In the summer of 1990, 62,000 Hong Kong people chose to flee the city because of the violent crackdown on student protesters at Tiananmen Square the previous year. Now once again, people in Hong Kong were faced with the dilemma: to emigrate or to stay.
No one fasts just for the hell of it
“What’s the most serious problem? Home lor! Drugs lor! Everyday besides sleeping and playing games you do what? Yes, kill people lor! So the government commercialized the plan lor, scientists spent ten years to research how to store up sleep, so these Juveniles can be useful lor.”
“The ecology and economy of the region is under threat. This Transpacific Literary Project folio, Monsoon Notebook is for these essential, vanishing, and unruly waters.”
我忽然屏息 / 是風吹開妳襯衫 / 一顆煙彈正微微露餡 || as if with prophecy / wind peels back your shirt / a teargas gives away its shape
When the streets are stained sea blue, they are graven in time
不要以為 / 八八十月 過了還會回來 / 除非有十一月 || don’t assume that / October ‘88 will ever return / except in November
I could become / a better citizen, but then who would be left to / speak for me?
The Hong Kong poet talks the Umbrella movement, being an outsider and an insider in Hong Kong, and how she translates the world.
Funny how it ends up that you’re the leftovers.
One person’s ancestor is another person’s ghost—it’s all a matter of perspective.
The award-winning writer talks about her new acclaimed short story collection, the anxiety of exile, and figuring out which narrative you belong to.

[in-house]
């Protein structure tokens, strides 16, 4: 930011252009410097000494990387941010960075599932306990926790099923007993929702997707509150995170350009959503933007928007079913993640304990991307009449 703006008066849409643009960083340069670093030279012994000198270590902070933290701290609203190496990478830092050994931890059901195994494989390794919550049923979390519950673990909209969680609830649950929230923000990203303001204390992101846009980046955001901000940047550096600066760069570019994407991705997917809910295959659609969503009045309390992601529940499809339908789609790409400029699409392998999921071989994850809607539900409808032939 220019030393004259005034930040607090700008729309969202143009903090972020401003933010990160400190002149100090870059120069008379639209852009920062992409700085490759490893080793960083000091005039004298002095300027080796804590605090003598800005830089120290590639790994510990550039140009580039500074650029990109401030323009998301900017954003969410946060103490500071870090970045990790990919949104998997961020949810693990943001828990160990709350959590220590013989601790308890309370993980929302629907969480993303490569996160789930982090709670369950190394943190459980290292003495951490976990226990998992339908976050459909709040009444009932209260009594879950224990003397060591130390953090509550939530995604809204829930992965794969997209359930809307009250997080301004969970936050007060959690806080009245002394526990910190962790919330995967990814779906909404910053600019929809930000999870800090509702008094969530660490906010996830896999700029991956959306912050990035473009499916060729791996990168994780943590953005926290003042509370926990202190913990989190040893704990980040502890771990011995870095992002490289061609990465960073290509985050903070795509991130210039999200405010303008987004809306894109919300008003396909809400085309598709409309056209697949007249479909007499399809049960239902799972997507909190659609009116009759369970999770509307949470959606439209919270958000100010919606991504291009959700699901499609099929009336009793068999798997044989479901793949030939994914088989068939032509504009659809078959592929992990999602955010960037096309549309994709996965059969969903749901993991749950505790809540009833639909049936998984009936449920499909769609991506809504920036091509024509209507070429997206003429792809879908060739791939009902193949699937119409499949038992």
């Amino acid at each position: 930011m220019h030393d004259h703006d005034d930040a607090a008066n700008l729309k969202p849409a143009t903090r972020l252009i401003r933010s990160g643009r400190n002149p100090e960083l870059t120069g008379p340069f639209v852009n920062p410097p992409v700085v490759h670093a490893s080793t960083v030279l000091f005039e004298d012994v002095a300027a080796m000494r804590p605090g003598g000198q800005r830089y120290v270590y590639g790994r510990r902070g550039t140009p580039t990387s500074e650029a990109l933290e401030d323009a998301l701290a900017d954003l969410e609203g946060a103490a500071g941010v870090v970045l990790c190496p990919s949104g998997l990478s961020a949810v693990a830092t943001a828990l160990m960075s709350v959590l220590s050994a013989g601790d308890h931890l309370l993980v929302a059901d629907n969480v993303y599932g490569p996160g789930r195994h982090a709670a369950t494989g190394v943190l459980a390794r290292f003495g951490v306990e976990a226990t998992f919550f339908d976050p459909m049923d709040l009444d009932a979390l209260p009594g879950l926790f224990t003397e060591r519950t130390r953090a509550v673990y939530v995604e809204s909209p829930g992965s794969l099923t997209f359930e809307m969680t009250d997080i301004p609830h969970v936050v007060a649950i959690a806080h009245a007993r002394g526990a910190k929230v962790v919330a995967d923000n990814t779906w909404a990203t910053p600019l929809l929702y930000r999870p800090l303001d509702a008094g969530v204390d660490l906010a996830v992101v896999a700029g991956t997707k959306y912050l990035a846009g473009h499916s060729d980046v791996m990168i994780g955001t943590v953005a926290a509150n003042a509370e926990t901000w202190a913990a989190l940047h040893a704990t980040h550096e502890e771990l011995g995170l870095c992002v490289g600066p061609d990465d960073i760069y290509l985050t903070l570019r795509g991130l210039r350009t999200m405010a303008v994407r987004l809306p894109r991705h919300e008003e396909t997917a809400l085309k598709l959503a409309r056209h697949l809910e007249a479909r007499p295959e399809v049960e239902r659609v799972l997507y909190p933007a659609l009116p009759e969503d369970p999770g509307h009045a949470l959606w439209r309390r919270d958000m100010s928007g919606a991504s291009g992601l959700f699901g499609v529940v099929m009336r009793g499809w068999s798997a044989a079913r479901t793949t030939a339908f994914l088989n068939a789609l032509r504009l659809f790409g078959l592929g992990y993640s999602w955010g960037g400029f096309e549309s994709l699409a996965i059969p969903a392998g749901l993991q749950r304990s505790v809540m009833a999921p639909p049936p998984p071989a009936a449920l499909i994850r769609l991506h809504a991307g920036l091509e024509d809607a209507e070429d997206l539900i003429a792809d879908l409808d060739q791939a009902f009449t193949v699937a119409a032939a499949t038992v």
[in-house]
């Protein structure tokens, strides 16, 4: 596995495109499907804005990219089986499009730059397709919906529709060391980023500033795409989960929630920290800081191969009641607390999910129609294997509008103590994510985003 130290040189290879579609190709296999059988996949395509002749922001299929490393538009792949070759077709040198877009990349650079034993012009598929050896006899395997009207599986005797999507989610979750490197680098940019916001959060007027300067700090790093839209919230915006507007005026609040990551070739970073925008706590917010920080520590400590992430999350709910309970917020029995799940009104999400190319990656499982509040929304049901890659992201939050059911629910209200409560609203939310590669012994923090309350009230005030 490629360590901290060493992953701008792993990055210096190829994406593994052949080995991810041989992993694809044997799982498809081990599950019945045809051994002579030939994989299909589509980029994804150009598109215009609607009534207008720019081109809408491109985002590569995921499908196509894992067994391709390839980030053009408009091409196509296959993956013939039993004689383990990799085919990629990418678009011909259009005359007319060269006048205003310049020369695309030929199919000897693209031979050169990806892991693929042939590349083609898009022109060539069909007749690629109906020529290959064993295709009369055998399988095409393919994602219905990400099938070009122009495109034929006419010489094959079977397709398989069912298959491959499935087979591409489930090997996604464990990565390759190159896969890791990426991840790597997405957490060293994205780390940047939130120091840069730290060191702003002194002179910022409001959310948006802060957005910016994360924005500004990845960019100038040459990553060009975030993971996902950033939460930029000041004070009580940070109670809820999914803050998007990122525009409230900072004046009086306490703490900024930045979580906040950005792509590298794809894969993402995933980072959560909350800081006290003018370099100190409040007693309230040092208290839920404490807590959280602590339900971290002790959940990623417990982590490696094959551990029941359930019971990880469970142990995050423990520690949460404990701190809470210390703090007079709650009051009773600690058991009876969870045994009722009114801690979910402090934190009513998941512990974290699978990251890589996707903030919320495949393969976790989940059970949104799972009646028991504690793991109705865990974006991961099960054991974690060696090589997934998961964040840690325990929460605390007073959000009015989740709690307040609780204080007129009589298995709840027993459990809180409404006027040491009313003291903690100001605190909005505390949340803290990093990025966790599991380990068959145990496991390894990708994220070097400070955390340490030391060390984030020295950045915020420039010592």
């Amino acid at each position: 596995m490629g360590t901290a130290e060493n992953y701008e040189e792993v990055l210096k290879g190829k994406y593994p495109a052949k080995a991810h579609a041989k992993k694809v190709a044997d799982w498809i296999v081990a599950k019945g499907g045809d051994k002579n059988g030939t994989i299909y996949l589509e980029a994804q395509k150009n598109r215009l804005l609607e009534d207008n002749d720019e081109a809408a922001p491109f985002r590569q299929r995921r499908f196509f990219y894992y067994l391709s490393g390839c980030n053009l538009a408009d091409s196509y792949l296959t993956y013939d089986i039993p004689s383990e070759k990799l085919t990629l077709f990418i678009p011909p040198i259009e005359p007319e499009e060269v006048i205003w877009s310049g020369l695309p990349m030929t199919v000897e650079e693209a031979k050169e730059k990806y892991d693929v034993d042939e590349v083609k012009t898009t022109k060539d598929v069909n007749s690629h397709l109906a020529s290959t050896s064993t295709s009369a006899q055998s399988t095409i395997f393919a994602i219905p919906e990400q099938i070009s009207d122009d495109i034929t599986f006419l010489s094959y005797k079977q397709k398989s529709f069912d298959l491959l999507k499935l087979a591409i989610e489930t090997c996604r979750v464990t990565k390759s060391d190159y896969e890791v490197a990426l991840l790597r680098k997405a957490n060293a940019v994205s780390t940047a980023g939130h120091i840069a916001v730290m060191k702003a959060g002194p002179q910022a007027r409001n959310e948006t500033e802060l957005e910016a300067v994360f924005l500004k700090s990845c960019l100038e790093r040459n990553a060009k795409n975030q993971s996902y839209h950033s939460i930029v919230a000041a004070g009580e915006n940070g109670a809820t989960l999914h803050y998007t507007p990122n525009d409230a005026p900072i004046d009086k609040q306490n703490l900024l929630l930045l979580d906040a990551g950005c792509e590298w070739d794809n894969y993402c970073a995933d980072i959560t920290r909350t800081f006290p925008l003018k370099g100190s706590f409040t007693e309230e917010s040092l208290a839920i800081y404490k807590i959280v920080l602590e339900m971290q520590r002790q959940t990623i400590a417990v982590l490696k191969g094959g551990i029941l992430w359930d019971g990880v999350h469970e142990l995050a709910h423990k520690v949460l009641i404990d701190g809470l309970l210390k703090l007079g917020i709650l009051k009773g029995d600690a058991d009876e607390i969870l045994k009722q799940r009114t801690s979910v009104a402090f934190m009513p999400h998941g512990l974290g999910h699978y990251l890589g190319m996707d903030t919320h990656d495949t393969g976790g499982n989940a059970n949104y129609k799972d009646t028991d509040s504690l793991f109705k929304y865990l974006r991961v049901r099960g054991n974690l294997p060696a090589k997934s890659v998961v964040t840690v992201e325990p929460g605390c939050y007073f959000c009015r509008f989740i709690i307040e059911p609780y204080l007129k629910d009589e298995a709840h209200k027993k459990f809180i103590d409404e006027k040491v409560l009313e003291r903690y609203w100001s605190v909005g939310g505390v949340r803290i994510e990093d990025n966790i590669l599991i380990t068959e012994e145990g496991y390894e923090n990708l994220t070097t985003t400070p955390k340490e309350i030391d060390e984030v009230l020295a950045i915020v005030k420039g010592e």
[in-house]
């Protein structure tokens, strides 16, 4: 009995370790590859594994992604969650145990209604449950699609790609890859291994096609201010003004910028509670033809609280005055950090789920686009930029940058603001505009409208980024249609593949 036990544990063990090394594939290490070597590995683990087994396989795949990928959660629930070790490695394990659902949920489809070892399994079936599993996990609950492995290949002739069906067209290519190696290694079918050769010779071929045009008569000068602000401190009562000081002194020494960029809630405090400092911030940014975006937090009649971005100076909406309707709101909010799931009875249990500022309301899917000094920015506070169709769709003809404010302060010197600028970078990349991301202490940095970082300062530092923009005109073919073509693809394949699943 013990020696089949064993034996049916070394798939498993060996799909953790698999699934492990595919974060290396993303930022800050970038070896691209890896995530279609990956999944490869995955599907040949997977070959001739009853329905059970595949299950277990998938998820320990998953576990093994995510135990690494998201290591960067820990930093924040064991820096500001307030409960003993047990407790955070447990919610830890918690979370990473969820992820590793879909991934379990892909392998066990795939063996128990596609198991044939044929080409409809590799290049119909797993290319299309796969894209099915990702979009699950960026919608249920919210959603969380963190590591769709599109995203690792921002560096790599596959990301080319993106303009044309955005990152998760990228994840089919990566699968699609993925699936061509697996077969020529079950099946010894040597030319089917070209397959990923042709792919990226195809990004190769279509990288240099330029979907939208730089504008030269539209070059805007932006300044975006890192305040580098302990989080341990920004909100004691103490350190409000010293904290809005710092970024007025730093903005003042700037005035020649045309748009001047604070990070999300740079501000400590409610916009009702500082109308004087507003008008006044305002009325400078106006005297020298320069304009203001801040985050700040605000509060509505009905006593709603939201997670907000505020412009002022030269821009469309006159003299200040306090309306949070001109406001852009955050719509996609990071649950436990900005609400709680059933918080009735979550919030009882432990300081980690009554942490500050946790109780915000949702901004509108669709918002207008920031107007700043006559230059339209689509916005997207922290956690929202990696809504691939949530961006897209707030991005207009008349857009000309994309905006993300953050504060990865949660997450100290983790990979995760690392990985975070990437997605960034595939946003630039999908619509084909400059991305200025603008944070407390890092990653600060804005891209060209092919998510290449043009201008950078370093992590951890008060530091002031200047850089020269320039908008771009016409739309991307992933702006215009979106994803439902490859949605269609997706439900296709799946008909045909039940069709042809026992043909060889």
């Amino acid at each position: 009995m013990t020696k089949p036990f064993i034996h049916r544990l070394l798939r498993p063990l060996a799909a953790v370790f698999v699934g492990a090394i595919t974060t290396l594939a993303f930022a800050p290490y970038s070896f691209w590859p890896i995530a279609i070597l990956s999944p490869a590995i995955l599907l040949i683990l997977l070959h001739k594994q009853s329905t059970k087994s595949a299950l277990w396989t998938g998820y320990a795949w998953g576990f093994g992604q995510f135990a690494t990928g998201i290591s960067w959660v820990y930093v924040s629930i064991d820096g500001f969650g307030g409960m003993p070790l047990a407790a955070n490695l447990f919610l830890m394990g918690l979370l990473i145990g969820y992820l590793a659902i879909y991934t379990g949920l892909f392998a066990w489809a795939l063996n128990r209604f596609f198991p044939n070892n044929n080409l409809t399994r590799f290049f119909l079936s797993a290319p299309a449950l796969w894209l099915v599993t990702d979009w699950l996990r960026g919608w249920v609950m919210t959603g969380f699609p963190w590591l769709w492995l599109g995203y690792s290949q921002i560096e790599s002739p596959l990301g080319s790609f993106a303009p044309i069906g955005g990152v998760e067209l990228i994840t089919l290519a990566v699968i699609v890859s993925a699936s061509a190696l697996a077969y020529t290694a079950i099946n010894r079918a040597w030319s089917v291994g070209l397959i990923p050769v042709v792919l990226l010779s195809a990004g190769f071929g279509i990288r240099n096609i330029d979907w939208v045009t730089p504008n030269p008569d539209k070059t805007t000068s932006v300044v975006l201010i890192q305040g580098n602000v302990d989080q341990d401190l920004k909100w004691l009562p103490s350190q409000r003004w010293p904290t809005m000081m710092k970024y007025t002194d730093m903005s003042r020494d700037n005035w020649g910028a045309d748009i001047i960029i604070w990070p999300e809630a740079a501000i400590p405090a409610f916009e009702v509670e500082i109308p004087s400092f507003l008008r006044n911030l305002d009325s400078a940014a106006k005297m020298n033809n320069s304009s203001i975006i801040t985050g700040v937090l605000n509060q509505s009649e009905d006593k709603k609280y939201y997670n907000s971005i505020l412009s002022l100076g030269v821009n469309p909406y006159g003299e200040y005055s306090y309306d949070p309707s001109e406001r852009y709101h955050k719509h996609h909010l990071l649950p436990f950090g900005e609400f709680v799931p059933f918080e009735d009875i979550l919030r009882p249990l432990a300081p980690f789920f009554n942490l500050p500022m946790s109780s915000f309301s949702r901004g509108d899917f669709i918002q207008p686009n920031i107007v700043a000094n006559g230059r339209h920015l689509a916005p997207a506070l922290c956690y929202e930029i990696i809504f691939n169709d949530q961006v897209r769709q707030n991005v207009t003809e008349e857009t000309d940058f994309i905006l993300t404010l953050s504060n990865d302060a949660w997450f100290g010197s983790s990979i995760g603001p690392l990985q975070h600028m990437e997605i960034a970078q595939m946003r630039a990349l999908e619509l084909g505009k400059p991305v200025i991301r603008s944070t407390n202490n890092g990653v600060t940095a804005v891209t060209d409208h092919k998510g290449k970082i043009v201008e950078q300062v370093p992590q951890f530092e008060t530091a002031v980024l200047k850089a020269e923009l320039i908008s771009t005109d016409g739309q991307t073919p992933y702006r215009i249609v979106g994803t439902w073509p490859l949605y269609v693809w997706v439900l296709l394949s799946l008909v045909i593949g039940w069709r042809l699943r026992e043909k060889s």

With Canto-pop star Denise Ho and bookseller-turned-whistleblower Lam Wing-Kee, Hong Kong’s pro-democracy movement is putting the old tactic of boycotts to new use
“Every word becomes dangerous when words fall into a wave of social movements.”
“In the smoke, they forget their bare feet / as they see their faces more clearly than ever… No trial can strike down / their small and fragile umbrellas.”
An interview with writer and former editor-in-chief of Missbehave magazine Mary H.K. Choi
The veteran comedian, actor and director was the epitome of Hong Kong’s ’90s-era mo lei tau subculture.
“There’s nobody left in Chinatown, is there?”
A lonely spinster marries a ghost. A live-at-home son writes dispatches from his basement. A laid-off techie tries his hand at doctoring day laborers without a license. These are the tales of antiheroes, itinerant workers and gender refugees in Tania James, Rajesh Parameswaran, and Xu Xi’s newest short story collections.